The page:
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On the importance of the Reading, Note-Taking, Synthesizing and Writing sequence in developing an academic research and writing practice

This Fall 2020, despite having to teach online and facing the challenges of a pandemic, I have had amazing experiences teaching research methods, research design and the mechanics of research. This past summer and fall, I taught these courses online and I realized something that I had been thinking about for a very long while but had not been able to really pinpoint until this week.


Because of the way I like teaching these interrelated topics (research design, research methods and mechanics of research), I quickly realized that teaching Note-Taking Techniques, Reading Strategies, and Synthesis Methods was complicated (along with helping my students learn research design and research methods).

Trying to teach reading, note-taking, synthesizing and writing altogether is kind of a chicken and egg problem. What do students need to learn first, reading or taking notes? Teaching strategies for both simultaneously is hard to do, and I struggled all year to do this.

Nevertheless, over the summer and fall I tried the following sequence:
– Reading Strategies
– Note-Taking Techniques
– Synthesis Methods
– Writing Processes and Practices

Obviously, my course wasn’t the only one they were taking. Turns out that students are thrust into the “you need to read a lot to understand what I am teaching” model quite early during their programmes. This poses challenges for someone like me who is trying to provide foundational skills as well as to provide substantive content/material.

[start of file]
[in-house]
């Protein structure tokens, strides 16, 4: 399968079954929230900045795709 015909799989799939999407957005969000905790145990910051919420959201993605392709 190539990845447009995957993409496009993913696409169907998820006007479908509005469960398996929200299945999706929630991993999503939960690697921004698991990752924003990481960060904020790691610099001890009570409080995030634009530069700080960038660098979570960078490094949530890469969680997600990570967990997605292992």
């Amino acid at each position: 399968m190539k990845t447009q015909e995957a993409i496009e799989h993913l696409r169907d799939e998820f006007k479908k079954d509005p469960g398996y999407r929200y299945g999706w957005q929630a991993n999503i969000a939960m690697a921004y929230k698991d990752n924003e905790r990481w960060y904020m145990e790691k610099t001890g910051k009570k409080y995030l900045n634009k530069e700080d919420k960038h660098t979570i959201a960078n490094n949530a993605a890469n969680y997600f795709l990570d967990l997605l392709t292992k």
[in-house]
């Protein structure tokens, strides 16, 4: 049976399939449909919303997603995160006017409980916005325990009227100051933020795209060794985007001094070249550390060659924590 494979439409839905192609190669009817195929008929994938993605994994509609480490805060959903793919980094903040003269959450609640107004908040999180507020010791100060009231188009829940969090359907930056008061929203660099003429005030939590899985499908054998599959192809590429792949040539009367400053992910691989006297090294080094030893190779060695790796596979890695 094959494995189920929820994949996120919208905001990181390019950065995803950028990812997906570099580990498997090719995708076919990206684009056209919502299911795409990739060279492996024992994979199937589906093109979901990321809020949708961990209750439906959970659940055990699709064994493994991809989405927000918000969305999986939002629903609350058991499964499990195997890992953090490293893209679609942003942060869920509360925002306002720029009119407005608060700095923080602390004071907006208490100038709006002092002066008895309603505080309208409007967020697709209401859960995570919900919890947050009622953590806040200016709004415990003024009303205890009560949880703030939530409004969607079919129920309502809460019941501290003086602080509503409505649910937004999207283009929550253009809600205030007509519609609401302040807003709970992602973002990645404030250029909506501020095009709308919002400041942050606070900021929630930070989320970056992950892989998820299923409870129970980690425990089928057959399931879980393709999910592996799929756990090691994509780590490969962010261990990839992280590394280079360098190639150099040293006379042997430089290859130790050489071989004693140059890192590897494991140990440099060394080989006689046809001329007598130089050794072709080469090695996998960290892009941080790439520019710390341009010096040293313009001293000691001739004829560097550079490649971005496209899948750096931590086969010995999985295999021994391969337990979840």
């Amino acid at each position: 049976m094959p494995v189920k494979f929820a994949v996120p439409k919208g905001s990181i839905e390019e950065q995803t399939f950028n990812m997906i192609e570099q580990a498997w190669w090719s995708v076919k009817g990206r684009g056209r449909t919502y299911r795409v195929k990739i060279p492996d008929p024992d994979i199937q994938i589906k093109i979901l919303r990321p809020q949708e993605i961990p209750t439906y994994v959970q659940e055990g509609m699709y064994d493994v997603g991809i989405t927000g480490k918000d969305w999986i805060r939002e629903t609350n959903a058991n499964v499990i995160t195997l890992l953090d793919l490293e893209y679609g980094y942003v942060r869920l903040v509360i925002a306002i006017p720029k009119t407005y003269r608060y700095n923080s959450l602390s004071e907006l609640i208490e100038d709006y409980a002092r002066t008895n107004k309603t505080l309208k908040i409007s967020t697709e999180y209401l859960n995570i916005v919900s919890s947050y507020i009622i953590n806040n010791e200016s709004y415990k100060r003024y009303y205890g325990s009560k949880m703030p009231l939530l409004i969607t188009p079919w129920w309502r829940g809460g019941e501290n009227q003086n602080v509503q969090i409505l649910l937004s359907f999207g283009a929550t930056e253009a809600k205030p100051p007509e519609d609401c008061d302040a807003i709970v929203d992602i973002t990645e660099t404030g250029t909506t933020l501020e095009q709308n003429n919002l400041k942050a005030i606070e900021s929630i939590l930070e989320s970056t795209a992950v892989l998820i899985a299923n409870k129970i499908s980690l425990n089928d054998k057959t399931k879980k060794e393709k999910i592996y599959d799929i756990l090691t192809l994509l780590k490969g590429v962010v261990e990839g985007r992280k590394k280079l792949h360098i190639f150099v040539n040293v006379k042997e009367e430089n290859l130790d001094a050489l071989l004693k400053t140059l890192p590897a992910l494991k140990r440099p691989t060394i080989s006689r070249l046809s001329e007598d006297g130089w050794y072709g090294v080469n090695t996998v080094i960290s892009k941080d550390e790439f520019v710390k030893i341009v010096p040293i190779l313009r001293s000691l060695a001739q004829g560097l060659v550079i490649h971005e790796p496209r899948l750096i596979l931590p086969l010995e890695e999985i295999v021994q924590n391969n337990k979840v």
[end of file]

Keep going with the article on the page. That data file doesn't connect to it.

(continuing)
… they can then move to more advanced reading, note-taking, systematizing routines/techniques/strategies. Once they’ve developed these routines and systems, THEN they can get into the habit of writing (and developing a writing practice).

You can teach writing earlier, surely. But from experience, I can tell you that what my students have developed, a reading-note-taking-systematizing-writing practice, is driven by my pushing them to READ FIRST, and then TAKE NOTES, use those notes and SYSTEMATIZE them and only after having read broadly and deeply, then WRITE.

Reading should be a priority. Before you even send them on the field, or ask them to choose a model and download a dataset and run regressions, you (or your program, somehow) need to teach them this Reading-Taking Notes-Systematizing sequence first and foremost.

I hope this blog post and these considerations will be useful, not only for my own students, but for others as well as they develop their own research and writing practices.

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Posted in academia.

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